Columbia Journalism School

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Investigative Journalist and Novelist Daniel Alarcón Named Assistant Professor of Broadcast Journalism

June 25, 2014

Media Contacts:
Elizabeth Fishman: efishman@columbia.edu or (212) 854-8619
Sabina Lee: sabina.lee@columbia.edu or (212) 854-5579

Daniel Alarcón                    Photo: Adrian Kinloch                               Photo/Adrian Kinloch

New York, NY — Columbia Journalism School today announced that Daniel Alarcón, an accomplished investigative journalist and novelist, has been named Assistant Professor of Broadcast Journalism.

“We are thrilled that Daniel will join our broadcast faculty,” said Academic Dean Bill Grueskin. “During this time of such great change in our profession, it is fitting that we bring someone with Daniel’s creativity and innovative vision to our program.”

Alarcón began working as a journalist in 2004, first in print for Latin American outlets such as Etiqueta Negra, and later for American and European publications including Harper’s, The New York Times Magazine, El País, and Granta, where he was named a Contributing Editor in 2010. In 2012, he co-founded Radio Ambulante, a groundbreaking Spanish-language podcast, the first of its kind covering Latin America with long-form narrative radio journalism. Under his leadership, Radio Ambulante has reported stories from all over the region, and partnered with outlets like Public Radio International and BBC Mundo to reach audiences across the U.S. and worldwide.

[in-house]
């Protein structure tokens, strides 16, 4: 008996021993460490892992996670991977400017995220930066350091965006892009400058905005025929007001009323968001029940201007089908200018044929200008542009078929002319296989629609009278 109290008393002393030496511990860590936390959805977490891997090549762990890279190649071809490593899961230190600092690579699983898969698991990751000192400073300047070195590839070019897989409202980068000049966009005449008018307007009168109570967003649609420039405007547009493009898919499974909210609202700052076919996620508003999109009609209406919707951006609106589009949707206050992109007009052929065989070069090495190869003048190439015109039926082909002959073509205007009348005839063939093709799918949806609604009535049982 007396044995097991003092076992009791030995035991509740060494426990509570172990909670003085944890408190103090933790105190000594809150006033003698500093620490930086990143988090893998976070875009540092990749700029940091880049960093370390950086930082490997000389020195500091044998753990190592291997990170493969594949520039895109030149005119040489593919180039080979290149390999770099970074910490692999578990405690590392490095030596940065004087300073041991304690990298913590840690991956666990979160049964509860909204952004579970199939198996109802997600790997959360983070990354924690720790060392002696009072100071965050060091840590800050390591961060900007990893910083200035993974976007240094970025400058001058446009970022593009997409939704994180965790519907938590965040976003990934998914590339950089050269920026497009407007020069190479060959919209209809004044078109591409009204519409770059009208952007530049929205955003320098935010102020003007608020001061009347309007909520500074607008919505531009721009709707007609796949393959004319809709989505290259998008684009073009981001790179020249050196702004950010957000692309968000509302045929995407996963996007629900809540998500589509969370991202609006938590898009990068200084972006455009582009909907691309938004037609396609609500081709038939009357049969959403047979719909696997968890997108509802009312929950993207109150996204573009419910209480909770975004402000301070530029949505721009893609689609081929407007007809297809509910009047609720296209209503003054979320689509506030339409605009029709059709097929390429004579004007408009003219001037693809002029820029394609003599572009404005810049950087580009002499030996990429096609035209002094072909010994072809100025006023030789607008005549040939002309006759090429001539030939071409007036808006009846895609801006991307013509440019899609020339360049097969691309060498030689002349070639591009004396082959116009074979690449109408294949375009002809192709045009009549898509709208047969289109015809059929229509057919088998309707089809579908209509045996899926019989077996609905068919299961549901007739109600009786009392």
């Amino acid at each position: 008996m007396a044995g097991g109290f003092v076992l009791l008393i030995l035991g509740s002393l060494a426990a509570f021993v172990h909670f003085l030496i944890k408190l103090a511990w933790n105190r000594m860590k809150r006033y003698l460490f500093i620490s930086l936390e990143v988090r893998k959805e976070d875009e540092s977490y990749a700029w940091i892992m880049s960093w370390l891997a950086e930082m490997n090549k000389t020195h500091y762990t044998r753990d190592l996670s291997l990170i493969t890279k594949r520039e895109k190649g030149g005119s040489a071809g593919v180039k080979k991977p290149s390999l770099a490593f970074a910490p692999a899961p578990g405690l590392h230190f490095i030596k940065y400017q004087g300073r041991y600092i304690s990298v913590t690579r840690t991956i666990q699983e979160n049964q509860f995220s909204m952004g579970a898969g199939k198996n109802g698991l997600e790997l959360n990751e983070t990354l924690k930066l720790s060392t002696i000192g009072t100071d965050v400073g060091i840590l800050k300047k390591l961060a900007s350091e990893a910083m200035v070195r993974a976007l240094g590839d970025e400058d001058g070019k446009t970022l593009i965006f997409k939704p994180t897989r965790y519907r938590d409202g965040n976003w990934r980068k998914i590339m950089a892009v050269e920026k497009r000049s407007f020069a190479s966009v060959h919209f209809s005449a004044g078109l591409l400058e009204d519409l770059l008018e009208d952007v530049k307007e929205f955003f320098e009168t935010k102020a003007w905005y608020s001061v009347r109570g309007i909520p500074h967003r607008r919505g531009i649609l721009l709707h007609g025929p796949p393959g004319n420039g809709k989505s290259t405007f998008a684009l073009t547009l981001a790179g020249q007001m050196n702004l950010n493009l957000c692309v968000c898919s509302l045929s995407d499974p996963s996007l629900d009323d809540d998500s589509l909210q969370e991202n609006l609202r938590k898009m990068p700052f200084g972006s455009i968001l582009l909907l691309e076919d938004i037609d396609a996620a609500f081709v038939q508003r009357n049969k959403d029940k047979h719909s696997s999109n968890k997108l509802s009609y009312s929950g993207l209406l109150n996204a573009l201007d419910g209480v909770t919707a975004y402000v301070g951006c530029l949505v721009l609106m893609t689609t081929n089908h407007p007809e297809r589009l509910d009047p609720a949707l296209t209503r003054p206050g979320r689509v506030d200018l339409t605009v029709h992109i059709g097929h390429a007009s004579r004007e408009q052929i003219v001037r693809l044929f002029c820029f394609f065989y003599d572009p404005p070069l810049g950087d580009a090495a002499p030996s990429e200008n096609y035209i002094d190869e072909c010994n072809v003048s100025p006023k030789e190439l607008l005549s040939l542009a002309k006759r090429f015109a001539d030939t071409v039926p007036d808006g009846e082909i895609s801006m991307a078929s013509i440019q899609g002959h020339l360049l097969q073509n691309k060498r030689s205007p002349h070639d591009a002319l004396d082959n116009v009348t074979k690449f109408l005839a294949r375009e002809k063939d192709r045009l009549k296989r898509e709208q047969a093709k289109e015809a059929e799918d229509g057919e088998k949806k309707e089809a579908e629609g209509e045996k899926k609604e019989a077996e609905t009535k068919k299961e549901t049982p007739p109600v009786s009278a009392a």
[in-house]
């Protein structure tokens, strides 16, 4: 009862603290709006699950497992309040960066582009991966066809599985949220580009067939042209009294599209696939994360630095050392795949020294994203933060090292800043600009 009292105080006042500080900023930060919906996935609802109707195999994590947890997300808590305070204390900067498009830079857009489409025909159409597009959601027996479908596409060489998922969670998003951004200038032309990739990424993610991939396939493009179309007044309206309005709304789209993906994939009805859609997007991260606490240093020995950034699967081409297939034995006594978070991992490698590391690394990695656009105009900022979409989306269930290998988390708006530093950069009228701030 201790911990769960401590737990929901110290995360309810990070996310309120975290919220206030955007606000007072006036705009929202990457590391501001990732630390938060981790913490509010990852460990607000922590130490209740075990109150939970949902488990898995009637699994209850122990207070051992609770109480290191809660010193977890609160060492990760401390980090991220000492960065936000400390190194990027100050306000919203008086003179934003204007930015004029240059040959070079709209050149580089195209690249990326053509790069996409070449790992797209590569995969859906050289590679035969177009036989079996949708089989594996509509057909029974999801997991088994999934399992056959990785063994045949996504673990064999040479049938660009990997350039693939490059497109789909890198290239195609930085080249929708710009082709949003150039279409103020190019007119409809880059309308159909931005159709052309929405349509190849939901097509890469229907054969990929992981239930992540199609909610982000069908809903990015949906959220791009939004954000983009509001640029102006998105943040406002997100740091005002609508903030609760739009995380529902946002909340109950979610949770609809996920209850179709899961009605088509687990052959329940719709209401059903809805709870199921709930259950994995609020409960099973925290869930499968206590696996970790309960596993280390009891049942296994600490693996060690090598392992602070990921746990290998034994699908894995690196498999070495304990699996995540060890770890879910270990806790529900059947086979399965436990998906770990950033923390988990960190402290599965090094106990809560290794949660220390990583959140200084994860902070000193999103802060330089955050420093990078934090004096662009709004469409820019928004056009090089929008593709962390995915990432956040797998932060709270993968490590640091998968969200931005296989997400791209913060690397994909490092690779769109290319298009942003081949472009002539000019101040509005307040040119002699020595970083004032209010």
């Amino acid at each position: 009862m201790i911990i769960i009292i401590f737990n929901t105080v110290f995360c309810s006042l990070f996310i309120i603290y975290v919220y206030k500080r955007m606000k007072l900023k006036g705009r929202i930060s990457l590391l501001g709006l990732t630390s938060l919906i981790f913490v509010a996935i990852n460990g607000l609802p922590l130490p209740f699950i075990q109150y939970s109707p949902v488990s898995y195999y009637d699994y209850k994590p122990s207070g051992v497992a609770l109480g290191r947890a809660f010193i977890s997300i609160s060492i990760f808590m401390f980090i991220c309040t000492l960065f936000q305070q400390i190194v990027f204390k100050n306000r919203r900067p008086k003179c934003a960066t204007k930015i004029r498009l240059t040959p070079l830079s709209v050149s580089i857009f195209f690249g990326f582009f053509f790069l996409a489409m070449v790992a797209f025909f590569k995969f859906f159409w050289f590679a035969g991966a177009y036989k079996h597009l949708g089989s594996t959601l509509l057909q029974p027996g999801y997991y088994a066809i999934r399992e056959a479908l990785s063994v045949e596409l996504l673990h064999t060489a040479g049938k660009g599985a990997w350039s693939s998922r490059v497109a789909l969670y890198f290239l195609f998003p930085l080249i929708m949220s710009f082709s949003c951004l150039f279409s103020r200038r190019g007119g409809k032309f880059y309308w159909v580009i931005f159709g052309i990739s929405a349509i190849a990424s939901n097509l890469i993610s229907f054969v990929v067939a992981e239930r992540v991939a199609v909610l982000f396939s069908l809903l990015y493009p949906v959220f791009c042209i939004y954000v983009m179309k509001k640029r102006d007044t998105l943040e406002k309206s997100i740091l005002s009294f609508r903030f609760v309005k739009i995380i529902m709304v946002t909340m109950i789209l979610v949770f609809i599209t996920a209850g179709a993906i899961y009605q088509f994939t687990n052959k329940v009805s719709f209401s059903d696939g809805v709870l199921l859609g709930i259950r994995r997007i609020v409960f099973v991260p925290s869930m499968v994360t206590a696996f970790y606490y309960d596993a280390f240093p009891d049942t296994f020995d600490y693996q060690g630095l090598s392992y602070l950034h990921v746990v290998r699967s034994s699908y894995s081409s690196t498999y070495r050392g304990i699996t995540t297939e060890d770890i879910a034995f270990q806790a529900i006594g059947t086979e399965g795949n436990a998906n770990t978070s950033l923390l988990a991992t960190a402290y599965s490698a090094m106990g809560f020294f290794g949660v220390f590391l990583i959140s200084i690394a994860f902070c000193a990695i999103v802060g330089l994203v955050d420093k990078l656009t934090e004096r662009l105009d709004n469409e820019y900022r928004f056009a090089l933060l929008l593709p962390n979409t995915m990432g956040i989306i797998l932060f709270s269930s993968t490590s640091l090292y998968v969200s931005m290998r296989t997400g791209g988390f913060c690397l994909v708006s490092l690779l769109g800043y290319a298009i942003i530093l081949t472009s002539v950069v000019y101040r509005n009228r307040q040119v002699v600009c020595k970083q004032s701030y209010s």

“It’s an honor,” said Alarcón. “I am excited to work with Columbia Journalism students and help them approach their stories in creative ways. This, as I see it, is the essential work of a teacher. Journalism  — whether in print or in sound — is about telling a story in the fairest, truest, and most compelling manner possible.”

Alarcón’s long-form journalism has included deeply reported pieces focusing mainly on Peru, the country where he was born, with topics ranging from the rise of the new nationalist left, the book piracy industry, and the emerging democracy inside Lima’s most notorious prison, Lurigancho. This last piece, “All Politics is Local”, was published in Harper’s in 2012, and was a finalist for a National Magazine Award that year.

Alarcón began his career as a fiction writer. His first short story, “City of Clowns,” appeared in The New Yorker in 2003, and HarperCollins published his first collection, War by Candlelight, two years later. His first novel, Lost City Radio, was published in 2007, named a Best Book of the Year by critics across the country, and eventually translated into more than a dozen languages. At Night We Walk in Circles, his most recent novel, was a finalist for the 2014 PEN/Faulkner Foundation Award.

Alarcón graduated from Columbia University in 1999 with a BA in Anthropology; he earned an MFA in Creative Writing from the University of Iowa in 2004. In 2012-13, Alarcón joined the University of California Berkeley’s Graduate Journalism School as an Investigative Reporting Fellow.

About the Columbia University Graduate School of Journalism

For over a century, the Columbia University Graduate School of Journalism has been preparing journalists with instruction and training that stresses academic rigor, ethics, journalistic inquiry, and professional practice. Founded with a gift from Joseph Pulitzer, the School opened its doors in 1912 and offers master of science, master of arts, and doctor of philosophy degrees. Learn more at journalism.columbia.edu.

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